, the Manager, was born in 1879, at Geelong, Victoria, where he served his time as a baker, and afterwards worked as a journeyman. He came to New Zealand in 1900, and engaged in general work for a year, before entering Mr Pope's bakery business at Invercargill. On the opening of the Lumsden branch in 1904, Mr Henry was sent to take charge. During his residence in Victoria, Mr Henry was an enthusiastic footballer. He is a member of the Acorn Lodge of Druids, Invercargill. Mr Henry was married, in March, 1904, to a daughter of Mr George Morris, dairyman, Invercargill.
, Coachbuilder, Farrier and General Blacksmith, Lumsden. Mr Fraser was born in 1850, in Inverness-shire, Scotland, and was educated at Errogie school, Stratherick. He was brought up as a coachbuilder at Gortherlick, and came out to New Zealand by the ship “Peter Denny,” in 1873. Mr Fraser settled at Switzers, where he worked at his trade till 1885, when he removed to Lumsden and established his present business. Mr Fraser's premises consist of a wood and iron building, with two forges, boring, screwing and other machinery; and all other classes of vehicles are constructed by him. He has made a special study of veterinary surgery, and keeps a large stock of horse and cattle medicines. Mr Fraser is a member of the Lumsden school committee, and of the committee of the Caledonian Society, and, as an Oddfellow, is connected with the Lumsden Lodge. He was married, in 1876, to a daughter of the late Mr Robert Ross, of Otama, and has six sons and four daughters. Mr Fraser's eldest son was for ten years in one of the Government offices in Wellington. His two eldest sons volunteered for service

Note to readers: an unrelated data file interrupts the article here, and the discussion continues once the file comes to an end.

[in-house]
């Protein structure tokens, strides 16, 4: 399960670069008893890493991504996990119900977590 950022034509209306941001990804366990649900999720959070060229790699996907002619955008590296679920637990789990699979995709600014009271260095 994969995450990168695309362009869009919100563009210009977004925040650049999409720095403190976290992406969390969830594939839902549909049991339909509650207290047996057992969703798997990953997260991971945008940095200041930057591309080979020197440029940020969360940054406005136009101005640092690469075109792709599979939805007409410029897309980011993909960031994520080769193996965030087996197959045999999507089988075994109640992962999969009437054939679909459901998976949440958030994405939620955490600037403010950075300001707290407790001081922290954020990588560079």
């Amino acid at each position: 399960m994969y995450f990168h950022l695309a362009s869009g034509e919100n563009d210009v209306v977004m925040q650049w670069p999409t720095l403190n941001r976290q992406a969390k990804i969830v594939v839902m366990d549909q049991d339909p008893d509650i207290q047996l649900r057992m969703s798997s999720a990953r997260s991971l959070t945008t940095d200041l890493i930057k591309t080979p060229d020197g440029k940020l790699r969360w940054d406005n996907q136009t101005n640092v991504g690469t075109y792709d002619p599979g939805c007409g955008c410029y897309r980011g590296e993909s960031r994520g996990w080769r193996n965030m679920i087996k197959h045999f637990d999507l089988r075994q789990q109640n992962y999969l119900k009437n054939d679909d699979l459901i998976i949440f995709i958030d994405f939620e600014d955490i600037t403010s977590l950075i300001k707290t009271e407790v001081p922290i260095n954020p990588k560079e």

in South Africa, the first in the Second Contingent, in which he served in the Hotchkiss battery, and the second as farrier-sergeant in the Ninth Contingent.
Riddell, Harry James
, Coal Merchant and Carrier, near the railway station, Lumsden. Mr Riddell was born in 1875, in Roxburghshire, Scotland, and was educated at Boston Grammar School, Lincolnshire, England. He came to New Zealand in 1891, and served as a cadet at Burwood station, Southland, for five
years. In 1896, he settled in Lumsden, and started business as a storekeeper, but afterwards relinquished that for his present business. Mr Riddell was president of the Lumsden Caledonian Society in 1904. As a Freemason, he is connected with the Lumsden Lodge, of which he was Worshipful Master in 1903 and 1904; and as an Oddfellow, he is a Past Grand of the Lumsden Lodge. Mr Riddell was married, in 1897, to a daughter of the late Mr George Bench, Mararoa, and has one son and two daughters.
The Railway Hotel
(Joseph Michael Crosbie, proprietor), Lumsden. This well-known house was established in the early eighties. The original house was destroyed by fire, and was replaced by the present fine brick building. It is two stories in height, and contains twenty-seven rooms, including nineteen bed-rooms, four sitting-rooms, two dining-rooms, also a billiard-room and sample-room. The stables have twenty stalls and five loose-boxes. Mr Crosbie is a coach proprietor and runs two coaches from Lumsden to Lake Manapouri, via Te Anau. The coaches, which carry